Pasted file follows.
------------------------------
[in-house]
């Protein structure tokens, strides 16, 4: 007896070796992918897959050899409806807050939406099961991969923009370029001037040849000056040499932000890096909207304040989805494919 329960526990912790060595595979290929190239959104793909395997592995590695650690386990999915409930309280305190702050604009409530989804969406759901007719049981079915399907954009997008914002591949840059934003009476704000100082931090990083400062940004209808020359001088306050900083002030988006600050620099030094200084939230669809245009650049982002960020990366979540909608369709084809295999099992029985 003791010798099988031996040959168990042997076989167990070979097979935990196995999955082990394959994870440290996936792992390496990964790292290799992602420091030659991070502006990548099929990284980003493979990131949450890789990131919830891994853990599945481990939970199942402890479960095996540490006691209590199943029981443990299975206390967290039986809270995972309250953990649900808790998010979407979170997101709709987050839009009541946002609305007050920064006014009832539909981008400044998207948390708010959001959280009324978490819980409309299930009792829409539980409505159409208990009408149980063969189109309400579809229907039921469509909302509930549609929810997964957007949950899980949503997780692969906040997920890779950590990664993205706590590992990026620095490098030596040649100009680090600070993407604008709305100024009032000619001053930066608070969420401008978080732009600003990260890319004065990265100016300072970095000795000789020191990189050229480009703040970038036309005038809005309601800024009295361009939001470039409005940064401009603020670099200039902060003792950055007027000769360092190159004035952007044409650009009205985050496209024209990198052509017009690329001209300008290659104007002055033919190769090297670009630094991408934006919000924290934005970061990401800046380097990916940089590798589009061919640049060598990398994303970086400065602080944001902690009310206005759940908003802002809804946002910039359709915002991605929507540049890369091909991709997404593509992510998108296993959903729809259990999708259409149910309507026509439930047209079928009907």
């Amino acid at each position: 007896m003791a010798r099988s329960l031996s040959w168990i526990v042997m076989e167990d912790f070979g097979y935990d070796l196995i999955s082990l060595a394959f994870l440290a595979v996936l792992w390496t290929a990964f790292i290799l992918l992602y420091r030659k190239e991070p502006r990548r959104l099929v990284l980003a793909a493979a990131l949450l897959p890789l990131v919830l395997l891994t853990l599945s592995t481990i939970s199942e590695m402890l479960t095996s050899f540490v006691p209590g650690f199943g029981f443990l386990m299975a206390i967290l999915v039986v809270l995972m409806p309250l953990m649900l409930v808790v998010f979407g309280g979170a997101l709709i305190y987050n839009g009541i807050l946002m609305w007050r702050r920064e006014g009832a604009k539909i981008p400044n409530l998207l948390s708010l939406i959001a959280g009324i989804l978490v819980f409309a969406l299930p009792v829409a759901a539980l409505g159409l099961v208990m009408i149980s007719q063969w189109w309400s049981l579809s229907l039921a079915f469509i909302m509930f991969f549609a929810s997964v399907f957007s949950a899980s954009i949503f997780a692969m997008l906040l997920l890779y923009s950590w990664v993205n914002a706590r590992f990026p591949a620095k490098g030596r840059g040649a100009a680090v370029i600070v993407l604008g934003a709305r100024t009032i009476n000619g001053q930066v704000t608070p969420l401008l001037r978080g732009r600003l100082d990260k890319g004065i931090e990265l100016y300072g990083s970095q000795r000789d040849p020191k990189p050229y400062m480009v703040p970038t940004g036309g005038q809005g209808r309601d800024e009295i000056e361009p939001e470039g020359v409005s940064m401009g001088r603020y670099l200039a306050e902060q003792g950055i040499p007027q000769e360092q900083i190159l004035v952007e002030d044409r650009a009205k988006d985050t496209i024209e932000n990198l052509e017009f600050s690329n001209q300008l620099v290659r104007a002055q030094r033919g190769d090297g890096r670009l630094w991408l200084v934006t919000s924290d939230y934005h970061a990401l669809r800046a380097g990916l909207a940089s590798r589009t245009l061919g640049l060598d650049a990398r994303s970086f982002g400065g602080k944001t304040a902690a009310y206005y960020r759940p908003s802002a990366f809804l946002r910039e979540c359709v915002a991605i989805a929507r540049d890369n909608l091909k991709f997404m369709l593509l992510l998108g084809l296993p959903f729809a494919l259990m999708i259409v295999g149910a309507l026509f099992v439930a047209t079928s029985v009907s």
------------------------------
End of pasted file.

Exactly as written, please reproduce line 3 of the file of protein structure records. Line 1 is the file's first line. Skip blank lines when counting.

């Amino acid at each position: 007896m003791a010798r099988s329960l031996s040959w168990i526990v042997m076989e167990d912790f070979g097979y935990d070796l196995i999955s082990l060595a394959f994870l440290a595979v996936l792992w390496t290929a990964f790292i290799l992918l992602y420091r030659k190239e991070p502006r990548r959104l099929v990284l980003a793909a493979a990131l949450l897959p890789l990131v919830l395997l891994t853990l599945s592995t481990i939970s199942e590695m402890l479960t095996s050899f540490v006691p209590g650690f199943g029981f443990l386990m299975a206390i967290l999915v039986v809270l995972m409806p309250l953990m649900l409930v808790v998010f979407g309280g979170a997101l709709i305190y987050n839009g009541i807050l946002m609305w007050r702050r920064e006014g009832a604009k539909i981008p400044n409530l998207l948390s708010l939406i959001a959280g009324i989804l978490v819980f409309a969406l299930p009792v829409a759901a539980l409505g159409l099961v208990m009408i149980s007719q063969w189109w309400s049981l579809s229907l039921a079915f469509i909302m509930f991969f549609a929810s997964v399907f957007s949950a899980s954009i949503f997780a692969m997008l906040l997920l890779y923009s950590w990664v993205n914002a706590r590992f990026p591949a620095k490098g030596r840059g040649a100009a680090v370029i600070v993407l604008g934003a709305r100024t009032i009476n000619g001053q930066v704000t608070p969420l401008l001037r978080g732009r600003l100082d990260k890319g004065i931090e990265l100016y300072g990083s970095q000795r000789d040849p020191k990189p050229y400062m480009v703040p970038t940004g036309g005038q809005g209808r309601d800024e009295i000056e361009p939001e470039g020359v409005s940064m401009g001088r603020y670099l200039a306050e902060q003792g950055i040499p007027q000769e360092q900083i190159l004035v952007e002030d044409r650009a009205k988006d985050t496209i024209e932000n990198l052509e017009f600050s690329n001209q300008l620099v290659r104007a002055q030094r033919g190769d090297g890096r670009l630094w991408l200084v934006t919000s924290d939230y934005h970061a990401l669809r800046a380097g990916l909207a940089s590798r589009t245009l061919g640049l060598d650049a990398r994303s970086f982002g400065g602080k944001t304040a902690a009310y206005y960020r759940p908003s802002a990366f809804l946002r910039e979540c359709v915002a991605i989805a929507r540049d890369n909608l091909k991709f997404m369709l593509l992510l998108g084809l296993p959903f729809a494919l259990m999708i259409v295999g149910a309507l026509f099992v439930a047209t079928s029985v009907s």